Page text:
Competition Theory

The New Antitrust Paradox

How protecting competitors ahead of consumers kills the competition antitrust is designed to protect. Is it time to go back to the future?

Here are the puzzle pieces.

Antitrust’s current consumer welfare standard enshrines short-term price and output effects and protecting competition – but not competitors. A consumer welfare standard that emasculates the antitrust laws in the name of protecting consumers and competition – but which does neither – is an absurdity, inconsistency, or oddity. You can’t have competition without competitors.  The public and some politicians have lost faith in antitrust’s ability to promote competition or protect consumers. This antitrust paradox has led to some ambitious pot-stirring by a new wave of antitrust reformers.

How did we get here?

It’s a complex story of law, politics, economics, political economy and other factors. Here we attempt to put the pieces together with a simplified explanation and suggest a realistic guideline for reformers: go back to the future.

In 1962, in dictum, the Supreme Court wrote the antitrust laws were enacted for “the protection of competition, not competitors.” Brown Shoe Co. v. United States, 370 U.S. at 370 U.S. 320 (1962).  In other words, as a matter of policy the antitrust laws should protect the competitive process or the marketplace as a whole instead of individual competitors. In 1977, the Supreme Court transformed that dictum into a threshold standing requirement:  to sue under the antitrust laws required proof of injury to competition, not competitors.  Brunswick Corp. v. Pueblo Bowl-O-Mat, Inc., 429 U.S. 477 (1977).  The next year, Robert Bork wrote his influential thesis, The Antitrust Paradox, and the Chicago School of antitrust was ascendant.  Before long the “consumer welfare standard” was enshrined in antitrust law and expanded, sometimes in the name of disciplining antitrust by tethering it more closely to economics. Short-term price and output effects became the consumer welfare standard’s crown jewels, eclipsing other antitrust goals.  Unfortunately, the law lags the economics profession by several decades, so we are left with an antitrust paradox created by Bork’s thesis: a consumer welfare standard that doesn’t promote consumer welfare and a competition law that doesn’t protect consumers, competitors or competition.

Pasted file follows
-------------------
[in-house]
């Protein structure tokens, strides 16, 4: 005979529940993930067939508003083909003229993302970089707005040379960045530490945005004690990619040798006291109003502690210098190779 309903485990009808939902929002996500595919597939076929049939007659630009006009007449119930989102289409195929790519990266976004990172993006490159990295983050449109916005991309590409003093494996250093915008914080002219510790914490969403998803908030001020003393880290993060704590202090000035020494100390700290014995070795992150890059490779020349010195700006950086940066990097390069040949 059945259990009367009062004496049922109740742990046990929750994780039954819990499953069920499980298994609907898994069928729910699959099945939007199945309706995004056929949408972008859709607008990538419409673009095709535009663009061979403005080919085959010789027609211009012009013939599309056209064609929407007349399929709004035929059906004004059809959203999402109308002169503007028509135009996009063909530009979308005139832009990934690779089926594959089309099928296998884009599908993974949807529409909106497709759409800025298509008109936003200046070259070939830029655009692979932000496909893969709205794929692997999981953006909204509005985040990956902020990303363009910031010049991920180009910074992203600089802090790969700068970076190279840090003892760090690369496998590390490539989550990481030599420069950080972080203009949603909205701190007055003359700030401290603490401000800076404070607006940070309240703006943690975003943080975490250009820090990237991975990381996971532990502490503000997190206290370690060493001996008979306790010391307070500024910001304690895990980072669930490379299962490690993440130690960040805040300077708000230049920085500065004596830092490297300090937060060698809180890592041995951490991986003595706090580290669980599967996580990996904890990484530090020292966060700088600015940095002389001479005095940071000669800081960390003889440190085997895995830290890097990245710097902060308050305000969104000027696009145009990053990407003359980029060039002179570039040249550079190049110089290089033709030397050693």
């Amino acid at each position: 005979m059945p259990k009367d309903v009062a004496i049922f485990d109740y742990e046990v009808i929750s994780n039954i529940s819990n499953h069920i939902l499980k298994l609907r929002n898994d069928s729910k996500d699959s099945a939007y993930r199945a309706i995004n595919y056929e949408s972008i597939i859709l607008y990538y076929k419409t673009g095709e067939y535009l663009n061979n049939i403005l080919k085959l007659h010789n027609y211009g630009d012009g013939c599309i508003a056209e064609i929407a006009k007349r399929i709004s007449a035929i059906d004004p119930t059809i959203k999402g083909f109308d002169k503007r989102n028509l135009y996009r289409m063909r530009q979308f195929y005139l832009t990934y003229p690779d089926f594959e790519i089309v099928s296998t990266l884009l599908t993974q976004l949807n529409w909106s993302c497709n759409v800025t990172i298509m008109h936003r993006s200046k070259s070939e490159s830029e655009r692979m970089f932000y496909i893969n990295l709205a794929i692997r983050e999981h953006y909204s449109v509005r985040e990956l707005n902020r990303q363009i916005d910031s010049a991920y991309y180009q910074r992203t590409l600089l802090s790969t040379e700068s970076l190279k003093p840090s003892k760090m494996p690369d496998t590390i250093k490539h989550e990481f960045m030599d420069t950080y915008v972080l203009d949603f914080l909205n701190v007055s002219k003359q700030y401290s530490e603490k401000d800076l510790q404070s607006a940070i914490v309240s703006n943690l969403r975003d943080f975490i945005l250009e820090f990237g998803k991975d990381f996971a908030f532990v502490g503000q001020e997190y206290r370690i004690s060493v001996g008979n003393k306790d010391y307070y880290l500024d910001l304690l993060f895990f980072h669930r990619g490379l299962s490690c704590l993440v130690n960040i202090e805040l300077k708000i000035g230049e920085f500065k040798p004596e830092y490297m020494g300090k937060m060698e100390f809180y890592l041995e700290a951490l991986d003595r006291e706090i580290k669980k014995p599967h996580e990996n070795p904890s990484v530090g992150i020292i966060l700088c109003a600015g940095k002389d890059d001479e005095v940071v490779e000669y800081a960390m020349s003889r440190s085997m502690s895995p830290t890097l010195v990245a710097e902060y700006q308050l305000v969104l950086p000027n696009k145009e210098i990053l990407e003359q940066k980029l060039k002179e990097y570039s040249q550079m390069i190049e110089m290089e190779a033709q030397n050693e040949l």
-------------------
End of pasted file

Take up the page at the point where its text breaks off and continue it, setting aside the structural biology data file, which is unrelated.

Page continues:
Practical textualism applied in a narrow context